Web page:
How fantastic that you read this with your daughter. What a great insight! I get the feeling I would have loved this as a teen, but would have the same misgivings as you reading it now. I think younger readers need to know that life is messy and that things don’t always work out well but when I was that age I was probably looking for the happy endings….

    • Naomi says:

      I really didn’t know which way to go in my review. I don’t read and review a lot of YA, and now I’m kind of glad; it’s hard to talk about it without bringing all my years into it with me, which isn’t necessarily fair since it wasn’t really meant for my age group. I do think that it’s a fun new book that a lot of people are going to love. Just try not to think too hard about the audience that it fails, and the other places it could have gone. I mean, that could be said for so many other books, too, right?.

  2. TJ @ MyBookStrings says:

    When I read the first review of this book, I also got directed to the Disability in Kidlit article that you link to, and it confirmed the ending that I had guessed for this book. Like you, I find the ending a bit convenient, but I’m sure I would have liked it when I was younger. As a parent, of course I’d want my kids to read thought-provoking books about how life doesn’t always end happy, but how realistic is that?
    I’m glad that you got to read this with your daughter and that you both got something out of the shared experience. And yes, love should make us do crazy things (although maybe not life-threatening things). 🙂 (Oh, and I’ve been thinking since yesterday, but I can’t come up with any books aimed at YA that have a disabled character.)

    • Naomi says:

      I guess it’s kind of saying something that we’re having a hard time coming up with books starring characters with disabilities. I did remember one I read with my kids a couple of years ago called Out of My Mind by Sharon Draper. That was a good one, if you’re interested.
      It was fun reading along with my daughter! We don’t do it as much as we used to, mostly because I’m not as into her dystopian/sci-fi stuff.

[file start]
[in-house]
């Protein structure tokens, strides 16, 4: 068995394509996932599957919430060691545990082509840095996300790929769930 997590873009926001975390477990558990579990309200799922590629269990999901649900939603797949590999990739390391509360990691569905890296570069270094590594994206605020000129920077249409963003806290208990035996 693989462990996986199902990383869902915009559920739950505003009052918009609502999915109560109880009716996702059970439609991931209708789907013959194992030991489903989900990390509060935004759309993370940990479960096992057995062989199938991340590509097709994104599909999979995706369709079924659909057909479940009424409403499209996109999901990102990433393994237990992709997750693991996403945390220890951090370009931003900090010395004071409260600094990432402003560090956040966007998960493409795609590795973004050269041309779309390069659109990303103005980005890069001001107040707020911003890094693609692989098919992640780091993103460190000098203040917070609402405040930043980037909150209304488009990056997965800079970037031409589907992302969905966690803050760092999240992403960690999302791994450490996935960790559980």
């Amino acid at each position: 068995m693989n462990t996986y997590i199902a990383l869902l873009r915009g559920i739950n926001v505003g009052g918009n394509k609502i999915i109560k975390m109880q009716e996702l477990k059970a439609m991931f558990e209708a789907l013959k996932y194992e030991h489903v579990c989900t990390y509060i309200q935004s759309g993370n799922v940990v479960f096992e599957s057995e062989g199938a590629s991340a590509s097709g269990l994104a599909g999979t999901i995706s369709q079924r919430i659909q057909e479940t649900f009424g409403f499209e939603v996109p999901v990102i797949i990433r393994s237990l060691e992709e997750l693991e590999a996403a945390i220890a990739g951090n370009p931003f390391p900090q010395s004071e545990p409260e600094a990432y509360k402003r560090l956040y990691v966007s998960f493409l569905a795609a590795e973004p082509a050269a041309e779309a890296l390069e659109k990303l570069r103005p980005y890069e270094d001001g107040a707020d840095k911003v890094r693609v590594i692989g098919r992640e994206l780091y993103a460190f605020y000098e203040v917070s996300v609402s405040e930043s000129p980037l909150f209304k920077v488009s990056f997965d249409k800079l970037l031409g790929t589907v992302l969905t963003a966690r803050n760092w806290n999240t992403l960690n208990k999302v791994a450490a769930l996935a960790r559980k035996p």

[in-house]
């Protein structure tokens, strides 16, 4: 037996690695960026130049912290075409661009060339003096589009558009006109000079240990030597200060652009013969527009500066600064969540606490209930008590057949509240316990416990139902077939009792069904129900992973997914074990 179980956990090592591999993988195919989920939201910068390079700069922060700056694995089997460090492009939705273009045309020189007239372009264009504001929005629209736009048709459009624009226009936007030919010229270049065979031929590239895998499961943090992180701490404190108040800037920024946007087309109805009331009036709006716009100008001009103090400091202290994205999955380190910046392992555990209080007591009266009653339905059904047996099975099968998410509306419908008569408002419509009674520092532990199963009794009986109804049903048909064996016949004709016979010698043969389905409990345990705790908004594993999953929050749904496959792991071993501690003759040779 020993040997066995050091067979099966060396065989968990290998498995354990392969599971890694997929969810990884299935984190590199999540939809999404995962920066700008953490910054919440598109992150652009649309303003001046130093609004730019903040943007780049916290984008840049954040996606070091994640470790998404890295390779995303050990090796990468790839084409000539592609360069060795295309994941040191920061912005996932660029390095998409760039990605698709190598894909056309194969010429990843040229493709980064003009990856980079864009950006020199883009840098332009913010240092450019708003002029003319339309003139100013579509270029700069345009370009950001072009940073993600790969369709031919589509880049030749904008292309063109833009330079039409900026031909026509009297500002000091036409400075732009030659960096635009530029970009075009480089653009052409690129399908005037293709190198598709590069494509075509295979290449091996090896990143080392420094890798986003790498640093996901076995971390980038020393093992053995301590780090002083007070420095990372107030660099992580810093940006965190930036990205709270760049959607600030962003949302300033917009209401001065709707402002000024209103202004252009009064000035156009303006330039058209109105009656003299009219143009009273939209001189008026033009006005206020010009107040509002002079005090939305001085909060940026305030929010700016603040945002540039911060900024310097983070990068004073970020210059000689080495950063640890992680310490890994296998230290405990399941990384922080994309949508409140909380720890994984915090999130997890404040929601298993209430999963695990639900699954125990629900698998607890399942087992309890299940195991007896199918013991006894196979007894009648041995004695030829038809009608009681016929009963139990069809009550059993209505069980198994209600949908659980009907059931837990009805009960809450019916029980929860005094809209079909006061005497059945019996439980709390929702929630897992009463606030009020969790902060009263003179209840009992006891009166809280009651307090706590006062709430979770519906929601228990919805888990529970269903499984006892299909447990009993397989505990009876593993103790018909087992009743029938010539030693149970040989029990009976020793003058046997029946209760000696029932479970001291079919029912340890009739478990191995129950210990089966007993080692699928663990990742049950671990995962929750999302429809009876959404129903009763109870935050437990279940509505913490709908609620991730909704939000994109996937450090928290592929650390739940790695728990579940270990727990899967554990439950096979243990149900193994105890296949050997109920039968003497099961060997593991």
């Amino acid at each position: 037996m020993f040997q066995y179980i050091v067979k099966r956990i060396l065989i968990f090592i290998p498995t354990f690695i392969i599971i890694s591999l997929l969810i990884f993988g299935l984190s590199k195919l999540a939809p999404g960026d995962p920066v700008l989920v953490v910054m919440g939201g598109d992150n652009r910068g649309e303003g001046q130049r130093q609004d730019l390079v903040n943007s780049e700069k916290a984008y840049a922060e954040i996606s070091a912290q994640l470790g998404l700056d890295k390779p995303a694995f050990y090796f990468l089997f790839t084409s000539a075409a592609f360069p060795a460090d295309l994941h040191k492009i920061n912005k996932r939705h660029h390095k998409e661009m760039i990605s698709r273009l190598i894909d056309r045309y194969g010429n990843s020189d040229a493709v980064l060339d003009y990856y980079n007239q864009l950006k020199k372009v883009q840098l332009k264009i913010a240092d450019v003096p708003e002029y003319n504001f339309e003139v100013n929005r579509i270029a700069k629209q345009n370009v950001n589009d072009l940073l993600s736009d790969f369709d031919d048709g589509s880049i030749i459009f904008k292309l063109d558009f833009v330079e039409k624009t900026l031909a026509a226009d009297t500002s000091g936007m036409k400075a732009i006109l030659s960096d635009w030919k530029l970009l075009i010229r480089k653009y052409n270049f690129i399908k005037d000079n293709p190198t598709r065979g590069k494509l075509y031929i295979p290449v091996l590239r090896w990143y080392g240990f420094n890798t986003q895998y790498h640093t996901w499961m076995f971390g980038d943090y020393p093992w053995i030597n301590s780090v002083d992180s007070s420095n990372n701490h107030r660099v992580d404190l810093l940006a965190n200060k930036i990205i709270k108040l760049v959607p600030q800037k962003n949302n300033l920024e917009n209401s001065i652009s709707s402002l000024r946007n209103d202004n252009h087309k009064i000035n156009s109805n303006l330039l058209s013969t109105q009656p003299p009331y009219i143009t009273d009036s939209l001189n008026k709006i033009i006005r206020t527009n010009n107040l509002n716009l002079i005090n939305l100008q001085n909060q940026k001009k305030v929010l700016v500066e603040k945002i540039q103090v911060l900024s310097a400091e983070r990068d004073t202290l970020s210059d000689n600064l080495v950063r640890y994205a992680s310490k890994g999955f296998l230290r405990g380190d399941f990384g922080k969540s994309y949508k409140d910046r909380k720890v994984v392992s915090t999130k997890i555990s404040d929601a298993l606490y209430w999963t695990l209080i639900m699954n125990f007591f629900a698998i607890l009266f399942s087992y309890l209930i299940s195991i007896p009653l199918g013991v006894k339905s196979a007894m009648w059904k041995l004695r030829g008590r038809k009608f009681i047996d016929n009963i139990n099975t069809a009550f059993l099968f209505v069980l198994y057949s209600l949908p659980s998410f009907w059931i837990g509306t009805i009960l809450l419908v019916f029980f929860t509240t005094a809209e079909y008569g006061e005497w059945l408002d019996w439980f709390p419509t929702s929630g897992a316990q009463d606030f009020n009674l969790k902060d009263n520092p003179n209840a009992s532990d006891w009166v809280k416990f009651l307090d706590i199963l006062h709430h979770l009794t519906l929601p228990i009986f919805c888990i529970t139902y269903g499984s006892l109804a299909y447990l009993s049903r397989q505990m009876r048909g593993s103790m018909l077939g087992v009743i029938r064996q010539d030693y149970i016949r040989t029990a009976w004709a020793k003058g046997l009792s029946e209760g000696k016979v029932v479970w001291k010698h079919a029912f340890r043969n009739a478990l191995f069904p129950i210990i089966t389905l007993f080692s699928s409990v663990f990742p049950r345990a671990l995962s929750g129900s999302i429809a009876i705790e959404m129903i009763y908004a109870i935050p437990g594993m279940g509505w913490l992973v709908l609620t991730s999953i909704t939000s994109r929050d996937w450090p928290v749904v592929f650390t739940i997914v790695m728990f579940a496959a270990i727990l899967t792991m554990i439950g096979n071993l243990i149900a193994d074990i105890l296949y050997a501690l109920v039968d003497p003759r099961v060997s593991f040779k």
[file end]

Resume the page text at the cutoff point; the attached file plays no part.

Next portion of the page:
Like I said in my comment to Cathy, I do think this is a good book to read if you’re not thinking too hard about all the other roads it could have gone down, which is not necessarily fair to the book. The author obviously wrote it the way she did, because that’s the story she wanted to tell. And, it is absolutely okay (wonderful, even) to have happy endings. 🙂

  3. The Paperback Princess says:

    I too love that you read this with your daughter (and your daughter’s blue and purple nails. Love those)! This is a really thoughtful review, Naomi. I can see that it would probably not be something that I would read but you’ve done a really good job of really outlining your reading experience. I also really like the thoughts that you’ve had about love but that’s probably way too big a conversation to have here!

    • Naomi says:

      Thanks, Eva! I guess it probably is a pretty big conversation to have. This book really did make me ask myself a lot of questions, though. Stuff I haven’t thought about for a long time. I don’t think I’ve ever done anything too crazy for love, but I was hoping to hear some fun stories from everyone else! 🙂
      (I noticed later how well her nails went with the cover of the book!)

      • The Paperback Princess says:

        Did she plan that? Or was it serendipitous? I love when my nails match my reading material.
        I’ve never done anything crazy for love. But I do feel like love is really worth experiencing, even if it hurts you. Because then you’ve experienced it and it’s changed you, hopefully for the better. And let’s be honest, there’s nothing better than being newly in love. It totally alters your brain chemistry. When I was first dating my now-husband we’d go out on weeknights and I’d get home at like 2 or 3am and have to go to work the next morning. I remember feeling amazing in the mornings. No way I could do that now.

      • Naomi says:

        Ha! That’s so true! Hopefully, most people feel that way. But, what about the books we read that are about people who have broken hearts and they’ve become angry and jaded and spend their whole lives trying to mend?I know it’s fiction, but it’s gotta be coming from somewhere.

        The nails were serendipitous. 🙂

      • The Paperback Princess says:

        I think it probably has a lot to do with how the love leaves your life. Is it taken from you? Or is it destroyed by betrayal or something? We’ll never have all the answers and really a one-size-fits-all answer won’t work anyway. Which means that there will continue to be songs and stories written about it.

  4. Denise says:

    This story sounds similar to The Fault In Our Stars, also written for the YA age-set but the ending tackles some of your questions about love. Particularly your questions 1, 2, & 4. In my opinion Love itself is not enough to live a full and happy life. Family and friends are as important if not more important than romantic love and I don’t think it’s worth losing family for a teenage romantic love no matter how wonderful that love feels. I wish more YA lit agreed with that. Mostly it seems like (especially) the girl in love has to fight against her family and ultimately leaves her family for her love and this is reinforced as the highest ideal.